At the time, it felt like one of those magical Martin Luther King Jr. Day moments at the Garden. Up there with Trent Tucker’s 3-pointer to beat the Bulls and Patrick Ewing becoming the first player in franchise history to reach 15,000 career points.
Then, after a frustrating overtime, RJ Barrett’s game-tying dunk at the end of the regulation was quickly forgotten.
“The win would’ve been the most special thing,” he said after the Knicks’ 123-121 overtime loss to the Raptors.
The play was still special in its own right. Barrett grabbed the rebound of a Scottie Barnes miss at the free-throw line and went coast-to-coast for the game-tying dunk with 0.6 seconds left. It took him less than six seconds to go from one end of the floor to the other, and led to a raucous, albeit brief, celebration inside the Garden. Only Barnes picked Barrett up, and Barrett went right past him, as the other Raptors defended their men outside of the paint.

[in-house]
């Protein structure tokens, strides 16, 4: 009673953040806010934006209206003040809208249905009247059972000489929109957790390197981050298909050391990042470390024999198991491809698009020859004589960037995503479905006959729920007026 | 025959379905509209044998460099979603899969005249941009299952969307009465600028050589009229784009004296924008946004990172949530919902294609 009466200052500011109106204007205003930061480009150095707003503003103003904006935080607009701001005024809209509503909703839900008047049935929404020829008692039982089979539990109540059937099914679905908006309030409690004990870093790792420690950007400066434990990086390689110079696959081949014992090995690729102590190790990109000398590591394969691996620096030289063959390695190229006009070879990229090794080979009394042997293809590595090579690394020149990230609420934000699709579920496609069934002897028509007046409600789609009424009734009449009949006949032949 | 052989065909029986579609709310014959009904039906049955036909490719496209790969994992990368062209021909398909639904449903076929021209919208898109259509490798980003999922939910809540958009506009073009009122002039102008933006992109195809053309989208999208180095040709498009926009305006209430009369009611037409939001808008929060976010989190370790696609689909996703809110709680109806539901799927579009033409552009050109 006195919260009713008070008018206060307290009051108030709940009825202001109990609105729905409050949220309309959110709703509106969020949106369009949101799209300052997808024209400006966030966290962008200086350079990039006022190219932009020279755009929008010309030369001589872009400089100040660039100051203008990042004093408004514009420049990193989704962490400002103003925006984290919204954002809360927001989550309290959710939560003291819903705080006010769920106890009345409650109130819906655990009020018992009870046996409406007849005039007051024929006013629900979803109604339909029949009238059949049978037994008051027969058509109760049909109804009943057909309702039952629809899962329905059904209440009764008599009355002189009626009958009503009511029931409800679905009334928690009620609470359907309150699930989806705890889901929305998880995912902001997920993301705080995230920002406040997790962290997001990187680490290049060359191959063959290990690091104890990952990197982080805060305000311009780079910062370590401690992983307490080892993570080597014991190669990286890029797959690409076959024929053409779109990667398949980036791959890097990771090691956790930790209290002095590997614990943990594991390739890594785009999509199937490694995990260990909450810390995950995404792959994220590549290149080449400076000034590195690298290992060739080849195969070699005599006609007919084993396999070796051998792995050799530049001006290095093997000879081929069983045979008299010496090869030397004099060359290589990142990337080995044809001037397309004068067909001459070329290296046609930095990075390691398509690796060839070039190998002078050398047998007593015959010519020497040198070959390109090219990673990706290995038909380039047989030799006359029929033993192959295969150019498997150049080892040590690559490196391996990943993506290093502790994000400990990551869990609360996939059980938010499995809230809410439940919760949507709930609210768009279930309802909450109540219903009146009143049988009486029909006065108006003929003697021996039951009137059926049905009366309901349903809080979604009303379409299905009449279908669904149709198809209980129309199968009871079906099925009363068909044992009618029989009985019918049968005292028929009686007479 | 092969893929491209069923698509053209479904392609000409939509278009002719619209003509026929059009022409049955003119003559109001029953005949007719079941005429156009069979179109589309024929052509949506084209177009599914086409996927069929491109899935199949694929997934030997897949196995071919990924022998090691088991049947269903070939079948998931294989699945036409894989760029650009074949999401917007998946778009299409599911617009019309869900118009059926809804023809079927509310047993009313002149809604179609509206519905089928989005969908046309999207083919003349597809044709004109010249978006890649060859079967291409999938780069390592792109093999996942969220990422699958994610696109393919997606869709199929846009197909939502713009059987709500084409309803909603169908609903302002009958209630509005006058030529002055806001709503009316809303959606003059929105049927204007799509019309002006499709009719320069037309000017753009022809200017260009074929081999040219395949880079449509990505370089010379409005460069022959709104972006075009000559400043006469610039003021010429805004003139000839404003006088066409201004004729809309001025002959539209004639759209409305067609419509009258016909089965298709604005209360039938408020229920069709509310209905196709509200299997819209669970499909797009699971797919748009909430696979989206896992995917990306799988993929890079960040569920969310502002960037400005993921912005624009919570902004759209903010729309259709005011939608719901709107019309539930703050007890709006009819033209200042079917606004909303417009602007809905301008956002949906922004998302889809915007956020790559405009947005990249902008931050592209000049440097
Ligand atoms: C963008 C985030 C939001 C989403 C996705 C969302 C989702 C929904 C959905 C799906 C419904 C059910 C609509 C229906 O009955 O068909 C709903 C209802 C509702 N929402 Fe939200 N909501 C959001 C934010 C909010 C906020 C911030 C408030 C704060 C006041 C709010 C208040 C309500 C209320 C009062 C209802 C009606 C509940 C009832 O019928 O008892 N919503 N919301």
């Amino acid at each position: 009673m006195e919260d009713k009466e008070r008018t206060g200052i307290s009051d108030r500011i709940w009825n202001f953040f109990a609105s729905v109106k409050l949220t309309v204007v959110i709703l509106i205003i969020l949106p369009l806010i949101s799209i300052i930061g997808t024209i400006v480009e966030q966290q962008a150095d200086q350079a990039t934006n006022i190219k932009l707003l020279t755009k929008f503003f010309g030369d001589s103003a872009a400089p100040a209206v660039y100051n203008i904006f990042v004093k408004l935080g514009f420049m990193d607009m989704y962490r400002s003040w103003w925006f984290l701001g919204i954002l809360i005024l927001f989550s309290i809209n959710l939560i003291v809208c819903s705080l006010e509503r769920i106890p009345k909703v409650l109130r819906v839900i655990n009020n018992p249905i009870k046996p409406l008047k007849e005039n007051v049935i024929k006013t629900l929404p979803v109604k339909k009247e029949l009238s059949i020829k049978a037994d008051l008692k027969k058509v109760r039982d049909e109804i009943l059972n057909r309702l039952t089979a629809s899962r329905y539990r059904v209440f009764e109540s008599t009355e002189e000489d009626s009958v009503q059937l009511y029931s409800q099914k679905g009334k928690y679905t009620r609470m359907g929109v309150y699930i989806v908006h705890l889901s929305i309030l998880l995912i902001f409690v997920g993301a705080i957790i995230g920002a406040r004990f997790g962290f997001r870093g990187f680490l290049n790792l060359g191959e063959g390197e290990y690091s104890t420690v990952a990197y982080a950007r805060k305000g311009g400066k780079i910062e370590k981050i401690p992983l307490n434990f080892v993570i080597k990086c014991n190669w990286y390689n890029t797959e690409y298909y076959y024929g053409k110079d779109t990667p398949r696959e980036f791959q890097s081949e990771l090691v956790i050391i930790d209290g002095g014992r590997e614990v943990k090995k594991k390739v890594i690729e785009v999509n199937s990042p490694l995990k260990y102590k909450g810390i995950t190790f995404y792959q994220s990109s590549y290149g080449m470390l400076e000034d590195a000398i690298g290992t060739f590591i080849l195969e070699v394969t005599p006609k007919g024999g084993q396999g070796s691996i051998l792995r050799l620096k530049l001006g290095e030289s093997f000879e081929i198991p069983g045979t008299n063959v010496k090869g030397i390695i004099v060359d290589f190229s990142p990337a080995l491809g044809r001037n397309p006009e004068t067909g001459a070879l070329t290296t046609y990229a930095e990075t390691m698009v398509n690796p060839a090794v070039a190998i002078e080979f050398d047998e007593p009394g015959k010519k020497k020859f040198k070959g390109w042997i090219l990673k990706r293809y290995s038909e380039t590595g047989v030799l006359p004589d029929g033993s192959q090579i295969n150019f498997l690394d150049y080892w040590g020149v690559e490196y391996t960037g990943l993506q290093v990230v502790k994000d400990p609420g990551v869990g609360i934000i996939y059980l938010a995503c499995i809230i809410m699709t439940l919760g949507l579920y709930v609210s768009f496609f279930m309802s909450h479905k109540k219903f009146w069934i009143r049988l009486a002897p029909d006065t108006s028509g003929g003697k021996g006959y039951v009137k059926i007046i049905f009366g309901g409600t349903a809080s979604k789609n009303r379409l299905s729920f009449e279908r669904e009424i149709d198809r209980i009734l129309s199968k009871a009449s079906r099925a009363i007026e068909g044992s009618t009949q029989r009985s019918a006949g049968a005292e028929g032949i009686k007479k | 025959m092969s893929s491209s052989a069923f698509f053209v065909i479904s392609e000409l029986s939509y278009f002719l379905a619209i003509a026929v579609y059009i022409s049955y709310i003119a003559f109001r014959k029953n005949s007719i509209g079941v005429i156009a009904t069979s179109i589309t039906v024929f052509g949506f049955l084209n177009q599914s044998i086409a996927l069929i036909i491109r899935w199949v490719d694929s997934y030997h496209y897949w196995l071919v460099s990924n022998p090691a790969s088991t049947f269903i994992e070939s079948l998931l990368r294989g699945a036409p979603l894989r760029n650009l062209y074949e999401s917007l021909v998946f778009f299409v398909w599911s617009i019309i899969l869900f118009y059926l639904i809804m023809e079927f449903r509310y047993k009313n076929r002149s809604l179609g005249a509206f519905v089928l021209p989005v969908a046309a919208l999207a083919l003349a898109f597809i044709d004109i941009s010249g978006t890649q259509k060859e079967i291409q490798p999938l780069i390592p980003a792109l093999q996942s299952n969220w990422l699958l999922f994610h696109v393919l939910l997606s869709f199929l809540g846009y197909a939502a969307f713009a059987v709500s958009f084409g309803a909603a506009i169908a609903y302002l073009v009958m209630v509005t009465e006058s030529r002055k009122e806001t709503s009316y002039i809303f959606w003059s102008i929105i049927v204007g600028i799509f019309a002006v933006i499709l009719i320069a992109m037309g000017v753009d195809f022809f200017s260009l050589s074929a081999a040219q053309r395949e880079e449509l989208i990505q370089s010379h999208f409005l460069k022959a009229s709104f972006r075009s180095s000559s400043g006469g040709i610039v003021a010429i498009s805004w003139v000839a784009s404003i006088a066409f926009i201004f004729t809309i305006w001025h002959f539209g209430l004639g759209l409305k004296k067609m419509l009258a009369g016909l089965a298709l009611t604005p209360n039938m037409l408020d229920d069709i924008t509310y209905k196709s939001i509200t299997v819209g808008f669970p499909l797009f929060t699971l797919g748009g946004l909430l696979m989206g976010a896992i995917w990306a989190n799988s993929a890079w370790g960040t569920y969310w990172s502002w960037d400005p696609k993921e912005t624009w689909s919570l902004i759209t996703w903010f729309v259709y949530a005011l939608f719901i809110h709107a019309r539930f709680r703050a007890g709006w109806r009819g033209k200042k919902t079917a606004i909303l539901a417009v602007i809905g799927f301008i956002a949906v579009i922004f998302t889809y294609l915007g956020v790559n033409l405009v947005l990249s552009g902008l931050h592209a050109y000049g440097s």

“We were down two, there were six, seven seconds left, I knew I could go to the basket. So I tried to do that,” Barrett said. “I saw Scottie was there, so I knew if I passed him that I would have a wide-open layup or they would’ve all came in and we would have an open 3.”
It was part of a strong performance from Barrett, who finished with 32 points and seven rebounds in his fourth game back after missing two weeks with a lacerated right index finger. He started slowly on Monday, missing seven of his first eight shots, but then got hot and never really cooled down.
“He’s back, he’s back,” Jalen Brunson said. “He’s worked really hard to get back and try to get back into the rhythm, and I think this was his ‘I’m-back-in-rhythm’ game. I’m just excited [about] how he played tonight. I wish we could’ve brought home the win for him, because he played great, and he deserved it.”
Barrett played 49 minutes, and said he feels his conditioning is improving after his two-week absence. He scored 22 points in the second half and overtime. The only negative about Monday’s game was the final result, and that his dunk will not be remembered as fondly coming in defeat.
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